Here, the lawyers haven not filed a suit, are not prosecuting, appealing, defending, etc. Nothing in the legal system has been done yet - they're simply preparing for a suit. But it does necessarily mean that work is being done, and it's understood you/the firm are devoting resources and making decisions toward a wanted outcome. (I don't think many people will think one prepares for legal cases in a direction of an unwanted outcome).

While it doesn't convey explicitly that there is an "exact outcome" you're hoping for, that can be assumed in the context you use the phrase.

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    I like this. It conveys intention, but is non-committal. It is strong, but conveys mainly administrative activity, not some vigilantism or other inappropriate activity. It definitely fits "legal context" but could be a defence or a prosecution or an appeal. – Stewart Aug 21 '18 at 16:47
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Since you are getting ready for a case you think might happen, you can say that you are making preparations in anticipation of the lawsuit.

anticipation noun 1 The action of anticipating something; expectation or prediction. ‘they manned the telephones in anticipation of a flood of calls’ - ODO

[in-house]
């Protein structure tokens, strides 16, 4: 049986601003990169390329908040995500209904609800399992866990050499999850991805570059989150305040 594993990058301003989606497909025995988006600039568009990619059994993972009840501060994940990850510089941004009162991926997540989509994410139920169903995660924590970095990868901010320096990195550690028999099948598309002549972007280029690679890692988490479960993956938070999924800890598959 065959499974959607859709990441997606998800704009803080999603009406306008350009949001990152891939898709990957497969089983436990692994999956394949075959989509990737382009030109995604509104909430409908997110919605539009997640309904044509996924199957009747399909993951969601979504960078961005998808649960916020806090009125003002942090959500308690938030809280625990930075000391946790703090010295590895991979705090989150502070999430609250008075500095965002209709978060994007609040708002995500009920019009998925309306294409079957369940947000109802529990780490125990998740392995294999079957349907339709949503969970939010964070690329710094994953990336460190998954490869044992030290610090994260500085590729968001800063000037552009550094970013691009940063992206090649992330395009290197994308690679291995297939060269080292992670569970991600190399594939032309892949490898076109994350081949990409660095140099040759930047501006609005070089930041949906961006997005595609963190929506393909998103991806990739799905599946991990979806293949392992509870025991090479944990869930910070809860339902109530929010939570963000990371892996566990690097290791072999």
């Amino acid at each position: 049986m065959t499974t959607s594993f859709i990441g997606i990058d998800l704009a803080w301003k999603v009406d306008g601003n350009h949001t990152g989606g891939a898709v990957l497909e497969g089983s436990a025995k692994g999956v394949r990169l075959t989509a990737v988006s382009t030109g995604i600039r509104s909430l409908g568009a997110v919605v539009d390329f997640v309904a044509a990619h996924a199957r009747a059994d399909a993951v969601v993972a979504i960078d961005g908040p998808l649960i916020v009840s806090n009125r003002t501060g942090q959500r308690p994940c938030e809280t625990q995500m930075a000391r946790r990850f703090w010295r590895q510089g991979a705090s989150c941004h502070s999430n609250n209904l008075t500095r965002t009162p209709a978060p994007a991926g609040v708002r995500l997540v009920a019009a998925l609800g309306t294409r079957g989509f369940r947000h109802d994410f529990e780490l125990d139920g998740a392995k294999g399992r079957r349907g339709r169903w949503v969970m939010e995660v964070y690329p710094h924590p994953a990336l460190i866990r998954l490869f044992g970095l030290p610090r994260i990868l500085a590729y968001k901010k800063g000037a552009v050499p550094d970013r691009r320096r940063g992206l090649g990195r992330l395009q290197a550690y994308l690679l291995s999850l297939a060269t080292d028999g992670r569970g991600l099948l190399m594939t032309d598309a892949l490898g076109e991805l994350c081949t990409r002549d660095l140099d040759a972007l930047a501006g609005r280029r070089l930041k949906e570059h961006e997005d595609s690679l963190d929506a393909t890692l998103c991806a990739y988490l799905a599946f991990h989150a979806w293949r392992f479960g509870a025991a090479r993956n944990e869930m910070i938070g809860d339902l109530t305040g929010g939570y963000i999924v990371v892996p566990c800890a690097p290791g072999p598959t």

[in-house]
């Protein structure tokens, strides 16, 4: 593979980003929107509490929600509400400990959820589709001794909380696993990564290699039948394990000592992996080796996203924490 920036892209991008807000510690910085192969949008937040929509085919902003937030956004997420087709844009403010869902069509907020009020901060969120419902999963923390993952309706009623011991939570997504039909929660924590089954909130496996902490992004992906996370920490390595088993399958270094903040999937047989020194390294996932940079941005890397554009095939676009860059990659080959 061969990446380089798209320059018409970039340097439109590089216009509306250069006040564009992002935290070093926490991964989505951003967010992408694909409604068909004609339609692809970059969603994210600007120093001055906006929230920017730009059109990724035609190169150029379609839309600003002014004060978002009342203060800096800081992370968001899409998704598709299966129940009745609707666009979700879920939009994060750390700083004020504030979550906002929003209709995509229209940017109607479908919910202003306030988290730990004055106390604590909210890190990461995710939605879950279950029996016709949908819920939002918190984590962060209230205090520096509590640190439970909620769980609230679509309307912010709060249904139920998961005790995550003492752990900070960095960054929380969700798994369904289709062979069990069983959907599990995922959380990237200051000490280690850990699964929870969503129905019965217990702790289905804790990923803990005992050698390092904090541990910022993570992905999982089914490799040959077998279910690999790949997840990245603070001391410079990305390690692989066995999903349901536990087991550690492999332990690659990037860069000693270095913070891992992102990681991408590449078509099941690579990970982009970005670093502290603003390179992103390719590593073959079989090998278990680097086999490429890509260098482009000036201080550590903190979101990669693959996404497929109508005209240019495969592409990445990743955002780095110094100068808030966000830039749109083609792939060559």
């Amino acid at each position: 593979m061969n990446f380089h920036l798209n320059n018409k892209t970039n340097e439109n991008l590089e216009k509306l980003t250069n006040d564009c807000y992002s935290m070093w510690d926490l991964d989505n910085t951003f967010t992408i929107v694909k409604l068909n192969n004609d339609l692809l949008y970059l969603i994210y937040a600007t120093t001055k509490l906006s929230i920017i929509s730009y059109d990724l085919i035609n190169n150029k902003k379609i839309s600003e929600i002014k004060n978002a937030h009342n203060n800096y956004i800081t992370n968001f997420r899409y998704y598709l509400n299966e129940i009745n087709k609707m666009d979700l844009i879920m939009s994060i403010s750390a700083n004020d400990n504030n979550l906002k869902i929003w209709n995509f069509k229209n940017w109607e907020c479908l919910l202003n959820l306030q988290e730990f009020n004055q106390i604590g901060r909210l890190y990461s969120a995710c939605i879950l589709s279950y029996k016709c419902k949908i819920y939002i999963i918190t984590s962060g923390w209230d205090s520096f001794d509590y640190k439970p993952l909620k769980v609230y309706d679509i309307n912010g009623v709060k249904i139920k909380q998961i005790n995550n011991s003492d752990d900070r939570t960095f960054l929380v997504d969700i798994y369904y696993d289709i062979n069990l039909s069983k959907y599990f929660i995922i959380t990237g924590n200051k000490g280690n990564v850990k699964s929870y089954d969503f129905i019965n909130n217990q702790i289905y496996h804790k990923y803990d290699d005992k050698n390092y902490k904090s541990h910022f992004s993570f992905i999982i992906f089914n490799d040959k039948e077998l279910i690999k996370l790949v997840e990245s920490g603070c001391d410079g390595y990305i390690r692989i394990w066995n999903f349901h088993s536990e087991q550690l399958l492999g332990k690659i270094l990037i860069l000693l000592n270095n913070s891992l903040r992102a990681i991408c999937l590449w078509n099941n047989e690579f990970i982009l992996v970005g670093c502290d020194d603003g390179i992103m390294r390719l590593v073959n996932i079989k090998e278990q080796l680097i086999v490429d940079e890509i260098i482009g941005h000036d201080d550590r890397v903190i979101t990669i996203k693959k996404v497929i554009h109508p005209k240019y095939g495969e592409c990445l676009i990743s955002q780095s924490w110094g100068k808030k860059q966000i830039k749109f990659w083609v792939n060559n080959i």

Here are a couple of examples in print in this sense of 'doing things before an expected lawsuit':

  • This is good, but I wanted something conveying aggressiveness also. "Offensive spirit in defence" kind of thing .... – Stewart Aug 22 '18 at 20:52
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    @Stewart Thanks for the feedback. Those nuances should be noted in the question. – Lawrence Aug 22 '18 at 23:36
  • You're right, they should. I apologise. But it's been the act of asking and the responses I got that brought that out in me. When I first asked, I didn't know what I wanted, and didn't know that I didn't know, if that makes sense. I just had this feeling that I wanted to describe and was lost for how to articulate that. – Stewart Aug 23 '18 at 4:11
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    @Stuart No problem, and no apology needed. Stack Exchange is all about building reference repositories, so editing to clarify questions is very much encouraged - even after you’ve got the answers you’re looking for. There’s normally an expectation that the revisions don’t invalidate answers, but in this case - go ahead and make the question what you now know you wanted to ask. There’s a revision history, so you don’t even need to place updates in separate paragraphs. Enjoy your time with us at EL&U! :) – Lawrence Aug 23 '18 at 4:18